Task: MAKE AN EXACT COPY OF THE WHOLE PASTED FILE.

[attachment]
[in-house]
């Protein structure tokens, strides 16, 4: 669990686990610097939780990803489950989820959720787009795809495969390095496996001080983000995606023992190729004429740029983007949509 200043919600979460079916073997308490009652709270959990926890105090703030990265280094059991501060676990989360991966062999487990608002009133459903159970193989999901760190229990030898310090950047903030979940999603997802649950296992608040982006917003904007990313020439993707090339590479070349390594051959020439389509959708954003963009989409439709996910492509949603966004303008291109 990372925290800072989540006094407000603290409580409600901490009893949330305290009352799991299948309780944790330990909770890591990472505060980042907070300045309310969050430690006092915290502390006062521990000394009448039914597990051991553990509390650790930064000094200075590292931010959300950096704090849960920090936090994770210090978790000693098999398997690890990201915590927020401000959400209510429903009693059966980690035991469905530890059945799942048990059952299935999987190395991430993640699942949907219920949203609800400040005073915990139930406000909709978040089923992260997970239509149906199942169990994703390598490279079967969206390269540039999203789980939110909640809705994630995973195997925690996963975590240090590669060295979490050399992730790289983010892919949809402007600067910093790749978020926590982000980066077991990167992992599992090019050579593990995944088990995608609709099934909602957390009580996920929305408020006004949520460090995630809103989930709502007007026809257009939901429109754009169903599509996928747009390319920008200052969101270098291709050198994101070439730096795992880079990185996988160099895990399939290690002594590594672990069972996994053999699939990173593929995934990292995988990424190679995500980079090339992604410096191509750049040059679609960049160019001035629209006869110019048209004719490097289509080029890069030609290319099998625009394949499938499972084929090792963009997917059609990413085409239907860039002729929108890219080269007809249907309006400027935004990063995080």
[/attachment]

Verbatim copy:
[in-house]
């Protein structure tokens, strides 16, 4: 669990686990610097939780990803489950989820959720787009795809495969390095496996001080983000995606023992190729004429740029983007949509 200043919600979460079916073997308490009652709270959990926890105090703030990265280094059991501060676990989360991966062999487990608002009133459903159970193989999901760190229990030898310090950047903030979940999603997802649950296992608040982006917003904007990313020439993707090339590479070349390594051959020439389509959708954003963009989409439709996910492509949603966004303008291109 990372925290800072989540006094407000603290409580409600901490009893949330305290009352799991299948309780944790330990909770890591990472505060980042907070300045309310969050430690006092915290502390006062521990000394009448039914597990051991553990509390650790930064000094200075590292931010959300950096704090849960920090936090994770210090978790000693098999398997690890990201915590927020401000959400209510429903009693059966980690035991469905530890059945799942048990059952299935999987190395991430993640699942949907219920949203609800400040005073915990139930406000909709978040089923992260997970239509149906199942169990994703390598490279079967969206390269540039999203789980939110909640809705994630995973195997925690996963975590240090590669060295979490050399992730790289983010892919949809402007600067910093790749978020926590982000980066077991990167992992599992090019050579593990995944088990995608609709099934909602957390009580996920929305408020006004949520460090995630809103989930709502007007026809257009939901429109754009169903599509996928747009390319920008200052969101270098291709050198994101070439730096795992880079990185996988160099895990399939290690002594590594672990069972996994053999699939990173593929995934990292995988990424190679995500980079090339992604410096191509750049040059679609960049160019001035629209006869110019048209004719490097289509080029890069030609290319099998625009394949499938499972084929090792963009997917059609990413085409239907860039002729929108890219080269007809249907309006400027935004990063995080």